Sharing custody is fraught with challenges for recently-divorced couples. Few things are likely to intensify your emotions as quickly or completely as disrespectful behavior involving your children. When your kids come home from a visit with their other parent and inform you that they spent the day in the care of your ex’s new romantic interest, you may see red.
You may resent the idea that your children will look up to a stranger or someone who was part of the affair that destroyed your marriage as an authority figure. You may also worry that the other person will not treat your children with the respect and decency that they deserve.
Can you potentially prevent your ex from bringing their new love interest around your children or turning to that person as a babysitter?
You generally can’t control your ex’s parenting decisions
Unless you have sole custody and your ex only has visitation rights, you typically have to abide by the decisions for the children’s care that they make during their parenting time. While you may think that having someone who cheated with your spouse around the kids sets a bad moral example, that likely won’t be enough to prompt the courts into action.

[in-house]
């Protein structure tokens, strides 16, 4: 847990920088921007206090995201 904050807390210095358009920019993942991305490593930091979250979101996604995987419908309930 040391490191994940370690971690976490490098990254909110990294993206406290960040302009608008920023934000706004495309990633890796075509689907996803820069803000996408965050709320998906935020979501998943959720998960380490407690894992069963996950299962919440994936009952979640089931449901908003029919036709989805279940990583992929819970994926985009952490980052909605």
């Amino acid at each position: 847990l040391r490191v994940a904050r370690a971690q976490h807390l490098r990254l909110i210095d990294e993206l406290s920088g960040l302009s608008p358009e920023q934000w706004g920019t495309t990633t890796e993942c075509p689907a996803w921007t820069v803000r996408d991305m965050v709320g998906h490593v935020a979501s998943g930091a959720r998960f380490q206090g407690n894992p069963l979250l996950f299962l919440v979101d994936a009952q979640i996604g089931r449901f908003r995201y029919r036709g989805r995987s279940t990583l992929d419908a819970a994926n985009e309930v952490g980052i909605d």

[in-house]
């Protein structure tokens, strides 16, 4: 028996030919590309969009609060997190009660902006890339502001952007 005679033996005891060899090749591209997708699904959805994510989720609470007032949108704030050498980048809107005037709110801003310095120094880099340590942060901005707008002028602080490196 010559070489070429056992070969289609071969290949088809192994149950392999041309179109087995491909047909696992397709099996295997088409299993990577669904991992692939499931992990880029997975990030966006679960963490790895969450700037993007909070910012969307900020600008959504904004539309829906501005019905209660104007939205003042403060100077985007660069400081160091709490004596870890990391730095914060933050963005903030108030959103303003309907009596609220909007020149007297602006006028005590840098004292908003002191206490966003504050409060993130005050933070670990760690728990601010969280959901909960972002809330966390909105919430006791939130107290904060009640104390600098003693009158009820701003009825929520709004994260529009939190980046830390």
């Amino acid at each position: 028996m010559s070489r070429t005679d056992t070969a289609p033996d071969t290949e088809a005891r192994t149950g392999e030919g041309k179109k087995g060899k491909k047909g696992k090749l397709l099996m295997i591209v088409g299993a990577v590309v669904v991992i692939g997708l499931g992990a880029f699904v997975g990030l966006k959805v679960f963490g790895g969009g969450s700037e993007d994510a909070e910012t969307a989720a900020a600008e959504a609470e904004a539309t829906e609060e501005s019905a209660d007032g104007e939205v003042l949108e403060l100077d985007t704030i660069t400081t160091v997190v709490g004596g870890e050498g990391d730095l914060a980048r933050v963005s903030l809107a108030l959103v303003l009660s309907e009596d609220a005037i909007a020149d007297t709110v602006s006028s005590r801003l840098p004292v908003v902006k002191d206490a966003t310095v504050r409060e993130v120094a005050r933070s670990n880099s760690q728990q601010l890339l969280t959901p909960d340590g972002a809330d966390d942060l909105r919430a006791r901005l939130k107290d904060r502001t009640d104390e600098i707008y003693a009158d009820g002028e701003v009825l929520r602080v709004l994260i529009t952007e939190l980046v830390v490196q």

If there is evidence that this person is unstable or dangerous, such as a history of criminal convictions or possibly the removal of their children from their home, then you could ask the courts to intervene. Otherwise, they likely won’t stop your ex from involving new love interests in the children’s lives.
How can you protect your kids?
While the courts are unlikely to intervene in who your ex brings around during their parenting time, you may at least be able to prevent a stranger from being the one who provides child care for your kids. If you include a clause requesting the right of first refusal in your custody order, your ex will always have to check with you before they leave the children in the care of someone else.
You will have the option of taking the kids, which will mean you don’t have to worry about a stranger that you don’t trust being alone with them for hours. Including the right of first refusal in your custody order won’t prevent a new boyfriend or girlfriend from spending the night or stopping by for dinner, but they won’t be able to babysit your kids unless your ex checks with you first and you decline to take the kids during that time.
When you feel strongly about the involvement of a new adult in your children’s lives and your ex is unreceptive to your concerns, going back to court to update your Massachusetts custody order may be the best option. Learning more about how to create a protective and effective parenting plan can make sharing custody easier after your divorce.